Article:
Turning to the present moment, COVID-19 is likely also the product of diversity.  Most epidemiologists agree that COVID-19 - like the SARS virus before it - emerged from animal markets in Wuhan China through natural evolution.  There is a long history connecting plagues to animal domestication. It has something to do with animals being brought to mingle together in ways that would never occur in the wild. Again novel diversity.

This is why Europeans who first emigrated to North America brought disease that wiped out most of the indigenous population. These diseases evolved in European farms through similar processes that led to COVID-19.  Conversely, Europeans that emigrated to South America were on the receiving end, constantly battling disease that evolved out of the tropical jungle's diverse ecosystem.

Bio-diversity may have also led to the extinction of Neanderthals. Our old cousins may have been wiped out or partially decimated by diseases that originated from Homo Sapiens homeland in Africa.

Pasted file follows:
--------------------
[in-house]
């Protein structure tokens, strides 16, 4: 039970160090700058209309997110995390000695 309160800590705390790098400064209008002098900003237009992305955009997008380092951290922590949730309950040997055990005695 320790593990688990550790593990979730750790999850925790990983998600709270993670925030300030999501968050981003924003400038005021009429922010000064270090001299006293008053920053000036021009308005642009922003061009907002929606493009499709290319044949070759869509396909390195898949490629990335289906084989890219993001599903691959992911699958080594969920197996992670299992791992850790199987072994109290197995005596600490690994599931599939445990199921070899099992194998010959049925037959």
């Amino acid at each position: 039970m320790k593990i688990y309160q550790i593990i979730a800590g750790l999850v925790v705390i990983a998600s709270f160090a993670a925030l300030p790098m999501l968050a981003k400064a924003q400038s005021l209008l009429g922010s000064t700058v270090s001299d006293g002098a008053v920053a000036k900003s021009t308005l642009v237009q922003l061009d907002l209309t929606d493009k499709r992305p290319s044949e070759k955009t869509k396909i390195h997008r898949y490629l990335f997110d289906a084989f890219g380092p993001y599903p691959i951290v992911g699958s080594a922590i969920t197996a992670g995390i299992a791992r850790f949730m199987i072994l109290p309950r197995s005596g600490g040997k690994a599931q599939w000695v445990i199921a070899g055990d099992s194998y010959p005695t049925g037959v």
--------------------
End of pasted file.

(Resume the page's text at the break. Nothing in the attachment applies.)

While it may seem that diversity of the kind I speak of here emerged from the "forces of nature" and is outside the purview of human life, I want to draw your attention to another example of how diversity shaped the trajectory of human civilization.

If you want to hear the full story, just listen to my podcast "Cradle of Analytics", and jump to episode 10 "Meet the Flintstones".  I'll summarize the key points for here:
Interest/usury which is the backbone of Lending, Capitalism, and Free Markets was not invented by anyone on record. It was not invented by Adam Smith. It was not invented by the Greeks.  It wasn't even really invented by the Sumerians who first practiced it over 5,000 years ago.
Rather, it appears have emerged out of a soup of diversity in the plains of Mesopotamia between the Tigres and Euphrates sometime around 8,000 years ago by who we now refer to as the Ubaidian Culture.

We believe that interest emerged during this period through the discovery of clay "counting tokens".  These "counting tokens" with symbols depicting animals and other assets were then placed in clay envelops (known as 'bulla') about the size and shape of a softball and fire kilned, preserving them to this day.